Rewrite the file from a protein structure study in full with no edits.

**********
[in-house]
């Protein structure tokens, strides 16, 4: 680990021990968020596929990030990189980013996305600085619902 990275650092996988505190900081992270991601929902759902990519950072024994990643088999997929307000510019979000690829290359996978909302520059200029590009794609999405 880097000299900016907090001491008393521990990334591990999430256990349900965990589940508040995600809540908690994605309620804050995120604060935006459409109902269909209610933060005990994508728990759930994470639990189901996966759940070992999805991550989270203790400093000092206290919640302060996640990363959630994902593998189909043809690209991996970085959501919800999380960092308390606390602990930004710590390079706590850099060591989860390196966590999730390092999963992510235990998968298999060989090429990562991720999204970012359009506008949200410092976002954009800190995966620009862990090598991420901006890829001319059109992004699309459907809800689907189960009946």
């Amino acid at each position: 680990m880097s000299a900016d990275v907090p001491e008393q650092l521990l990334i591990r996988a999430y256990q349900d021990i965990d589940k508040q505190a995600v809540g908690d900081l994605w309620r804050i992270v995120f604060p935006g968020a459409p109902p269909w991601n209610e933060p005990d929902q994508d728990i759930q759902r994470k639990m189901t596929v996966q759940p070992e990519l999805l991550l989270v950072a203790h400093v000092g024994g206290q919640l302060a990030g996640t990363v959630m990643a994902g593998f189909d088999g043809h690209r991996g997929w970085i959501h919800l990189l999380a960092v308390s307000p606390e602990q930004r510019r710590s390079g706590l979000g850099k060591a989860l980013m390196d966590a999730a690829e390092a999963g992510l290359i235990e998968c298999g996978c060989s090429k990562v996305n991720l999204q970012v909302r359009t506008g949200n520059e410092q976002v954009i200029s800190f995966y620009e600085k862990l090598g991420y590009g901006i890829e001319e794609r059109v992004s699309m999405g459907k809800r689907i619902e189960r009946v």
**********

[in-house]
């Protein structure tokens, strides 16, 4: 680990021990968020596929990030990189980013996305600085619902 990275650092996988505190900081992270991601929902759902990519950072024994990643088999997929307000510019979000690829290359996978909302520059200029590009794609999405 880097000299900016907090001491008393521990990334591990999430256990349900965990589940508040995600809540908690994605309620804050995120604060935006459409109902269909209610933060005990994508728990759930994470639990189901996966759940070992999805991550989270203790400093000092206290919640302060996640990363959630994902593998189909043809690209991996970085959501919800999380960092308390606390602990930004710590390079706590850099060591989860390196966590999730390092999963992510235990998968298999060989090429990562991720999204970012359009506008949200410092976002954009800190995966620009862990090598991420901006890829001319059109992004699309459907809800689907189960009946």
């Amino acid at each position: 680990m880097s000299a900016d990275v907090p001491e008393q650092l521990l990334i591990r996988a999430y256990q349900d021990i965990d589940k508040q505190a995600v809540g908690d900081l994605w309620r804050i992270v995120f604060p935006g968020a459409p109902p269909w991601n209610e933060p005990d929902q994508d728990i759930q759902r994470k639990m189901t596929v996966q759940p070992e990519l999805l991550l989270v950072a203790h400093v000092g024994g206290q919640l302060a990030g996640t990363v959630m990643a994902g593998f189909d088999g043809h690209r991996g997929w970085i959501h919800l990189l999380a960092v308390s307000p606390e602990q930004r510019r710590s390079g706590l979000g850099k060591a989860l980013m390196d966590a999730a690829e390092a999963g992510l290359i235990e998968c298999g996978c060989s090429k990562v996305n991720l999204q970012v909302r359009t506008g949200n520059e410092q976002v954009i200029s800190f995966y620009e600085k862990l090598g991420y590009g901006i890829e001319e794609r059109v992004s699309m999405g459907k809800r689907i619902e189960r009946v």